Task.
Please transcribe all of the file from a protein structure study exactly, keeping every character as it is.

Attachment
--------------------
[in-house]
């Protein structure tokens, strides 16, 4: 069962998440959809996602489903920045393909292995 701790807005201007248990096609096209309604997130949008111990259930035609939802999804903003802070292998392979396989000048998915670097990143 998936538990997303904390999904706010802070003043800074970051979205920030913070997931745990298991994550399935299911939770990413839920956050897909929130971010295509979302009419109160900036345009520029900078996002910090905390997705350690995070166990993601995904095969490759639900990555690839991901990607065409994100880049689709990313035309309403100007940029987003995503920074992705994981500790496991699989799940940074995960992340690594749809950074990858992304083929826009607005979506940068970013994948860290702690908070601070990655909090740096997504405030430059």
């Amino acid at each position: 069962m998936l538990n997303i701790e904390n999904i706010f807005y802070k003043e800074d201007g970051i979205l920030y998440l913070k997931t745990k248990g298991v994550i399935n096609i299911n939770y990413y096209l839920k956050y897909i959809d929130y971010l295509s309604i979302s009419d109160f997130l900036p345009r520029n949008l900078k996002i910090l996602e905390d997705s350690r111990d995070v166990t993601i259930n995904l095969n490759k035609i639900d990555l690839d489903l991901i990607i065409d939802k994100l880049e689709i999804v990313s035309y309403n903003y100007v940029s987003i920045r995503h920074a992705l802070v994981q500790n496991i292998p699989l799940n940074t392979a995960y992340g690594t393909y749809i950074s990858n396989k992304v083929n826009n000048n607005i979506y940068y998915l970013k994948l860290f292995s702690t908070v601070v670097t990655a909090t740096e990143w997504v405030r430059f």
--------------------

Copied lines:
[in-house]
């Protein structure tokens, strides 16, 4: 069962998440959809996602489903920045393909292995 701790807005201007248990096609096209309604997130949008111990259930035609939802999804903003802070292998392979396989000048998915670097990143 998936538990997303904390999904706010802070003043800074970051979205920030913070997931745990298991994550399935299911939770990413839920956050897909929130971010295509979302009419109160900036345009520029900078996002910090905390997705350690995070166990993601995904095969490759639900990555690839991901990607065409994100880049689709990313035309309403100007940029987003995503920074992705994981500790496991699989799940940074995960992340690594749809950074990858992304083929826009607005979506940068970013994948860290702690908070601070990655909090740096997504405030430059």
């Amino acid at each position: 069962m998936l538990n997303i701790e904390n999904i706010f807005y802070k003043e800074d201007g970051i979205l920030y998440l913070k997931t745990k248990g298991v994550i399935n096609i299911n939770y990413y096209l839920k956050y897909i959809d929130y971010l295509s309604i979302s009419d109160f997130l900036p345009r520029n949008l900078k996002i910090l996602e905390d997705s350690r111990d995070v166990t993601i259930n995904l095969n490759k035609i639900d990555l690839d489903l991901i990607i065409d939802k994100l880049e689709i999804v990313s035309y309403n903003y100007v940029s987003i920045r995503h920074a992705l802070v994981q500790n496991i292998p699989l799940n940074t392979a995960y992340g690594t393909y749809i950074s990858n396989k992304v083929n826009n000048n607005i979506y940068y998915l970013k994948l860290f292995s702690t908070v601070v670097t990655a909090t740096e990143w997504v405030r430059f």